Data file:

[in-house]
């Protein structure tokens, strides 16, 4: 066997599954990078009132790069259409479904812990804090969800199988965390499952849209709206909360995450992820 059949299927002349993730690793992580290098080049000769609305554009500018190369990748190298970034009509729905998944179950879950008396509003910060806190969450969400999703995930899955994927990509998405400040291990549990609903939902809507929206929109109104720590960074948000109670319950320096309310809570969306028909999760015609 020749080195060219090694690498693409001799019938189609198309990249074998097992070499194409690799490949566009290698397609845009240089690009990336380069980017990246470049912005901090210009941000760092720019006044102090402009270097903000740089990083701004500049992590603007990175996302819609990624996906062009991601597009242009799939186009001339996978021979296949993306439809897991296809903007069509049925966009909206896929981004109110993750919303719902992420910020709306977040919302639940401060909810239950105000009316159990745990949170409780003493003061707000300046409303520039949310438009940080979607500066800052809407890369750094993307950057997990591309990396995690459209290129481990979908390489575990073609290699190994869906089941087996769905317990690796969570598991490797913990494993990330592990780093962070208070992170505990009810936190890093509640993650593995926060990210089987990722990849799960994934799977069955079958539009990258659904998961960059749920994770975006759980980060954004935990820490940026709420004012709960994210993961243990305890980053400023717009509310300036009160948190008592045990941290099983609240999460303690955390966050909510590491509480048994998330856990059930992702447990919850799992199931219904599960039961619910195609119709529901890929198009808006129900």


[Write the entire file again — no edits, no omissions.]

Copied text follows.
[in-house]
């Protein structure tokens, strides 16, 4: 066997599954990078009132790069259409479904812990804090969800199988965390499952849209709206909360995450992820 059949299927002349993730690793992580290098080049000769609305554009500018190369990748190298970034009509729905998944179950879950008396509003910060806190969450969400999703995930899955994927990509998405400040291990549990609903939902809507929206929109109104720590960074948000109670319950320096309310809570969306028909999760015609 020749080195060219090694690498693409001799019938189609198309990249074998097992070499194409690799490949566009290698397609845009240089690009990336380069980017990246470049912005901090210009941000760092720019006044102090402009270097903000740089990083701004500049992590603007990175996302819609990624996906062009991601597009242009799939186009001339996978021979296949993306439809897991296809903007069509049925966009909206896929981004109110993750919303719902992420910020709306977040919302639940401060909810239950105000009316159990745990949170409780003493003061707000300046409303520039949310438009940080979607500066800052809407890369750094993307950057997990591309990396995690459209290129481990979908390489575990073609290699190994869906089941087996769905317990690796969570598991490797913990494993990330592990780093962070208070992170505990009810936190890093509640993650593995926060990210089987990722990849799960994934799977069955079958539009990258659904998961960059749920994770975006759980980060954004935990820490940026709420004012709960994210993961243990305890980053400023717009509310300036009160948190008592045990941290099983609240999460303690955390966050909510590491509480048994998330856990059930992702447990919850799992199931219904599960039961619910195609119709529901890929198009808006129900």